11. ^ Fickett, Travis (2006-10-17). "IGN Interview: 30 Rock's Tracy Morgan". IGN. Retrieved 2008-07-20. 
  12. ^ "Alec Baldwin/Christina Aguilera". Saturday Night Live. Season 32. Episode 5. 2006-11-11. NBC Universal. NBC.
  13. ^ Webb Mitovich, Matt (2007-06-12). "Funny Business: Tina Fey Previews 30 Rock's Future". TV Guide. Retrieved 2007-10-14. 
  14. ^ "NBC Ratings Results For The Week Of April 23–29" (Press release). NBC Universal Media Village. 2007-05-01. Retrieved 2008-07-24. Thursday from 9-9:31 p.m. ET, 30 Rock averaged a 2.4/6 in 18–49 and 4.7 million viewers overall.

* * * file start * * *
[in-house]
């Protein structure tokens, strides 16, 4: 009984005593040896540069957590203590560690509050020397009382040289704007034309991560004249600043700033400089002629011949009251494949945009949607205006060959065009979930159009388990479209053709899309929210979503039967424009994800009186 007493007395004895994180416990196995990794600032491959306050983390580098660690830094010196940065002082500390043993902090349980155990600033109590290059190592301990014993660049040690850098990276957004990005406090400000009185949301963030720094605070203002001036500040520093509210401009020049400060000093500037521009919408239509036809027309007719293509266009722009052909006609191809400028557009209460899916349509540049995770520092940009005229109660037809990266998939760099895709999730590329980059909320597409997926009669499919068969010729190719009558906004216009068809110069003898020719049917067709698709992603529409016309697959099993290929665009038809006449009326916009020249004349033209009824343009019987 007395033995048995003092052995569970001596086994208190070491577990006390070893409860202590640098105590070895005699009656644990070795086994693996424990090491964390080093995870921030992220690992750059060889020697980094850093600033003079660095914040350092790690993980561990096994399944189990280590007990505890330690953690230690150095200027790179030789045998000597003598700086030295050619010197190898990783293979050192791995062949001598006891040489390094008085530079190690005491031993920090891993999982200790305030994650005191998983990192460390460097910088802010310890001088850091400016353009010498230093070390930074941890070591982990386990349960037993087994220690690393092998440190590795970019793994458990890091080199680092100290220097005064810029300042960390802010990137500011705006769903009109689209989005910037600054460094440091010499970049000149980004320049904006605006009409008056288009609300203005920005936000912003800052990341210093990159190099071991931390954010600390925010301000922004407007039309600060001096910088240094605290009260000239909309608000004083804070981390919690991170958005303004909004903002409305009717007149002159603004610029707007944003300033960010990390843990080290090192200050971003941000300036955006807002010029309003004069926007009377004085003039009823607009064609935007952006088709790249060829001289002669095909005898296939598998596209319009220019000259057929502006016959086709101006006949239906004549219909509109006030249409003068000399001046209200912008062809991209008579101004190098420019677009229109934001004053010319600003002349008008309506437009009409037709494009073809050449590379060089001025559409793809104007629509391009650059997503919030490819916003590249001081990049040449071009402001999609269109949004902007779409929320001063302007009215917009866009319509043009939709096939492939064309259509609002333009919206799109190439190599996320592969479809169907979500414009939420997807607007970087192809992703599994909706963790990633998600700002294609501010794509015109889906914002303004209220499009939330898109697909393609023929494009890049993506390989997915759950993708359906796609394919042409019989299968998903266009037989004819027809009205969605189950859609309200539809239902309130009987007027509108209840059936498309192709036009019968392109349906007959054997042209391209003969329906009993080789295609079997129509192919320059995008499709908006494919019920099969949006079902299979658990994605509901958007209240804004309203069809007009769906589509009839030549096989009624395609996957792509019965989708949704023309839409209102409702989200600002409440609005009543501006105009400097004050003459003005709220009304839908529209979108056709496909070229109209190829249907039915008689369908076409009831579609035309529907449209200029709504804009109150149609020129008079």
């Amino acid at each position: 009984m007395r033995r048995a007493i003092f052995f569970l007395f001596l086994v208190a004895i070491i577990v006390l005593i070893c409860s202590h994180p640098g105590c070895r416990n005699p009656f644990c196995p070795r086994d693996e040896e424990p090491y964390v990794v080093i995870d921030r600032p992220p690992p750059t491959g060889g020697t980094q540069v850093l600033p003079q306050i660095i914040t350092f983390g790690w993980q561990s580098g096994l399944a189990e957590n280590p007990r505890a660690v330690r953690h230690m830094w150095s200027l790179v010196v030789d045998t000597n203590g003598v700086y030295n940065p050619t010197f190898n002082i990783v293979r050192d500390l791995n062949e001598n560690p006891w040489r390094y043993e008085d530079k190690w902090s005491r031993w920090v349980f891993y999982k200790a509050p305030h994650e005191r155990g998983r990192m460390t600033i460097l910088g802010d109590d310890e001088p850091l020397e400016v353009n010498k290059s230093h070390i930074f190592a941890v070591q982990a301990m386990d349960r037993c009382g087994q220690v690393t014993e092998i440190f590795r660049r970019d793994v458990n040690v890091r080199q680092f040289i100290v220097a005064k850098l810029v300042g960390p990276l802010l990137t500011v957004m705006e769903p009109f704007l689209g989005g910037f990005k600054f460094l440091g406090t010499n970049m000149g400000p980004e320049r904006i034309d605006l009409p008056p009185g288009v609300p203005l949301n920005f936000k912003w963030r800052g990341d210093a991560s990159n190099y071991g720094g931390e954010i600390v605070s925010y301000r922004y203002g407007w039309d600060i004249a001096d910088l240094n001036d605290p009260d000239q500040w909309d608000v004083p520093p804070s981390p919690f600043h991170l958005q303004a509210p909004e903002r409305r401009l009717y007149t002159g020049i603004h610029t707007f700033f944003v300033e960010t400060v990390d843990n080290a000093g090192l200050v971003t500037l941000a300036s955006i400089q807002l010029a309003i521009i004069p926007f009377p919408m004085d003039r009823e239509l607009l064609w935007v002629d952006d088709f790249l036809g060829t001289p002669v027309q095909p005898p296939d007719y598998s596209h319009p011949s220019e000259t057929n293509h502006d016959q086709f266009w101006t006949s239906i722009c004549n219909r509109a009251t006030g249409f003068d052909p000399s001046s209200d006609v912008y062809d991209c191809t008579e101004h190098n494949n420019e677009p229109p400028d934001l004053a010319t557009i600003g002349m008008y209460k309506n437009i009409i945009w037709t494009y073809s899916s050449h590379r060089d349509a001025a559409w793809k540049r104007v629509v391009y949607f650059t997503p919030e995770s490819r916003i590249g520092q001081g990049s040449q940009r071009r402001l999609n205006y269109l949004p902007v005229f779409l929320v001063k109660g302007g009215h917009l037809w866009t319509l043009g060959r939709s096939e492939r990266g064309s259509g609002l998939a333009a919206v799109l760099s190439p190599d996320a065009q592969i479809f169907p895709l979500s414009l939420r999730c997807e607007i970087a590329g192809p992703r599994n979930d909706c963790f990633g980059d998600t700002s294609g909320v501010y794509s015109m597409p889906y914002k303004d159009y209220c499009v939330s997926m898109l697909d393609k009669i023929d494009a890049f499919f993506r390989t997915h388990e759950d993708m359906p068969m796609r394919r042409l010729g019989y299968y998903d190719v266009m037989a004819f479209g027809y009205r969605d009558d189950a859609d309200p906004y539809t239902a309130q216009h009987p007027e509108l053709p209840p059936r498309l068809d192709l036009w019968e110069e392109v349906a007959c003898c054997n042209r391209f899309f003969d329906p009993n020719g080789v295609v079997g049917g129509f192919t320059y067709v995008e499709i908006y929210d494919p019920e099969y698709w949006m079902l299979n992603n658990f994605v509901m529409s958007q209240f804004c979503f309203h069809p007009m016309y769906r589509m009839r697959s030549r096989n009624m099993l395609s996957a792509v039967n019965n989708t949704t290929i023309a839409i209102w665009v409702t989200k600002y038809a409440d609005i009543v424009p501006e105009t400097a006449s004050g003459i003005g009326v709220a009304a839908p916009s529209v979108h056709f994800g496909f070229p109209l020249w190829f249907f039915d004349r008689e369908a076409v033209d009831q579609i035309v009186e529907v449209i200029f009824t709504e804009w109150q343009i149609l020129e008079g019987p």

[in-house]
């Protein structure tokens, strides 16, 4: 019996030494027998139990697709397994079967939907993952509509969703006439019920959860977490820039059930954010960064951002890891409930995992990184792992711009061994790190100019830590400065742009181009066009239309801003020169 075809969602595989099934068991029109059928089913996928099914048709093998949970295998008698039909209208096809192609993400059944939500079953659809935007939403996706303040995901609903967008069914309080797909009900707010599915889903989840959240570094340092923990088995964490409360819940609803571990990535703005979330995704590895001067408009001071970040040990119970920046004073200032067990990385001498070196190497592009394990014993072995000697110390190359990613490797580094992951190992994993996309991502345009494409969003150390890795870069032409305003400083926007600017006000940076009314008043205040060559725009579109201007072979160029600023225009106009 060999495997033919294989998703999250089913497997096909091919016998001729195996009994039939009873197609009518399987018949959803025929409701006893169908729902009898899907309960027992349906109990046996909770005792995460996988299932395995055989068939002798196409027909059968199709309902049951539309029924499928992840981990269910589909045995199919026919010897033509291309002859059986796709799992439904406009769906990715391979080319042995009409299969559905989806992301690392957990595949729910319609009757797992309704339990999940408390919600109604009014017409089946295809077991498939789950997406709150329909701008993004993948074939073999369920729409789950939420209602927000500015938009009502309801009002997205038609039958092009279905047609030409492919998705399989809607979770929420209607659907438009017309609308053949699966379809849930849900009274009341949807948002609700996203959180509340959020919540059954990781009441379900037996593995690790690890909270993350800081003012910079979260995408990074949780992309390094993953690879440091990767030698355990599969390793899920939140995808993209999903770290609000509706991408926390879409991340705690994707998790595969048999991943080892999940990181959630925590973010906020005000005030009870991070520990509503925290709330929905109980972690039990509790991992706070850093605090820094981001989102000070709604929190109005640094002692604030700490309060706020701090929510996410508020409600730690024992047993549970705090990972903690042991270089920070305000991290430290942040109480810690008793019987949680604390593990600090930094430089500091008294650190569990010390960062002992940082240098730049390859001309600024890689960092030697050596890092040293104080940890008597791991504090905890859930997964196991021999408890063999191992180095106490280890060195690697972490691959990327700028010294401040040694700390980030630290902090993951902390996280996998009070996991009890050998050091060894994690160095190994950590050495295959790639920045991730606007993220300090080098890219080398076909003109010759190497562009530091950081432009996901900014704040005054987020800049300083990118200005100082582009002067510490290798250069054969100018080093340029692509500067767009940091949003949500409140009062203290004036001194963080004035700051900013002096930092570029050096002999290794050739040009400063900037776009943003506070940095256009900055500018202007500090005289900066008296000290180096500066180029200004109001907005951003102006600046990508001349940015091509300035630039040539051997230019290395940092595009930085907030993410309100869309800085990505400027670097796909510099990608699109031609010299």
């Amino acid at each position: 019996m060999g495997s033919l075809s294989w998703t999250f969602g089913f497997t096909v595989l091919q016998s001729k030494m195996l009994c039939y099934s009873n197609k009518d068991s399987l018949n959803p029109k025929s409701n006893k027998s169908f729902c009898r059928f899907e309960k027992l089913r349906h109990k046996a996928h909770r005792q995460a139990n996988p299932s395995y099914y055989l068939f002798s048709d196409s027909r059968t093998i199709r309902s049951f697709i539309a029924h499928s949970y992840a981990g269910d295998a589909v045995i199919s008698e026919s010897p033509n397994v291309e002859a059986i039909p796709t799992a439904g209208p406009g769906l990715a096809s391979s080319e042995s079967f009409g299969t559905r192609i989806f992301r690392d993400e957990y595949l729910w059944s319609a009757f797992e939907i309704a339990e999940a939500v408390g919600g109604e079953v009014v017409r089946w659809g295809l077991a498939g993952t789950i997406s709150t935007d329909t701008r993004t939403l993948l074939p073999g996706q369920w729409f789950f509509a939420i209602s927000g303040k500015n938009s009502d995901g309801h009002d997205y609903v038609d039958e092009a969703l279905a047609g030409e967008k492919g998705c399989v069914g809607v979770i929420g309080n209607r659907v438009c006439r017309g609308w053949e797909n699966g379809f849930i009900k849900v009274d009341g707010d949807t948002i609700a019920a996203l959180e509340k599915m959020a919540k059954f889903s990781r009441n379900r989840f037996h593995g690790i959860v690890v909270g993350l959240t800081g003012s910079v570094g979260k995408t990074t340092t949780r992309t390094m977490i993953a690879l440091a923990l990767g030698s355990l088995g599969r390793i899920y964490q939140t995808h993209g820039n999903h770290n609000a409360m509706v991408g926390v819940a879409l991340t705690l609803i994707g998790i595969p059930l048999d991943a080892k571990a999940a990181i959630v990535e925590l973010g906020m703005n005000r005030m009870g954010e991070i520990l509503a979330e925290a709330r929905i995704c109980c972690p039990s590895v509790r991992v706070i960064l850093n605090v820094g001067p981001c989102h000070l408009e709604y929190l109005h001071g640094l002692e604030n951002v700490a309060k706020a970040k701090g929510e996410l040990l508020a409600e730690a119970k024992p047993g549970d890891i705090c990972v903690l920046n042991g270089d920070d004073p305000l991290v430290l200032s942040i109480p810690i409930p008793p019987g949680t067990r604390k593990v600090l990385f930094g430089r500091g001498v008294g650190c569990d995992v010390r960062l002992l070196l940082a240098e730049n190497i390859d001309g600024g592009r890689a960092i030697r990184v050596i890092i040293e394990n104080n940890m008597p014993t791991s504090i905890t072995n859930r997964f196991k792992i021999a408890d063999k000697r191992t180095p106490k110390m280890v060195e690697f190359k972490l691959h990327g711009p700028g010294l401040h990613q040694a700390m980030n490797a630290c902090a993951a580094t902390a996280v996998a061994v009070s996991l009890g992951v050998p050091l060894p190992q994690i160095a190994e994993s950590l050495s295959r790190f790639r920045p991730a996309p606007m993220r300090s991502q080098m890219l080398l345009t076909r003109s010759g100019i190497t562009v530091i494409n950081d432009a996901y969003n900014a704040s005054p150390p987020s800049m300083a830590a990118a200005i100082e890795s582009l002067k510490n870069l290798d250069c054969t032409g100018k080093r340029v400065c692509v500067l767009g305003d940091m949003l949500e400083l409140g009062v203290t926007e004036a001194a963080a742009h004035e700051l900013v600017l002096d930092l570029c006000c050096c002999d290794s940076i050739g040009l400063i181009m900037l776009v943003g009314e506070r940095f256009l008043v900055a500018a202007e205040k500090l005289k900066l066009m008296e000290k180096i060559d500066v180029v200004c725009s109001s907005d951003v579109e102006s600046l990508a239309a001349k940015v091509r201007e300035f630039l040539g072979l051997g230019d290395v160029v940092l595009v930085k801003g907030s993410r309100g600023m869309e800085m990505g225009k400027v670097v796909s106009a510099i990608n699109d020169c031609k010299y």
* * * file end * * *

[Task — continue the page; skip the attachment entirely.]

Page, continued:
15. ^ Holmwood, Leigh (2008-03-28). "Channel 4 shifts Brothers and Sisters to E4". Media Guardian. Retrieved 2008-07-29. 
  16. ^ Canning, Robert (2007-04-27). "30 Rock: "Hiatus" Review". IGN. Retrieved 2008-07-24. 
  17. ^ Webb Mitovich, Matt (2007-04-27). "April 26, 2007: "I Nearly Wet My Other Pair of Underpants!"". TV Guide. Retrieved 2008-07-24. 
  18. ^ "Academy of Television Arts and Sciences 59th Primetime Emmy Awards" (PDF) (Press release). Academy of Television Arts & Sciences. 2007-09-16. Retrieved 2008-02-18. 
  19. ^ Canning, Robert (2007-12-14). "30 Rock: "Episode 209" Review". IGN. Retrieved 2008-07-24. 

External links[edit]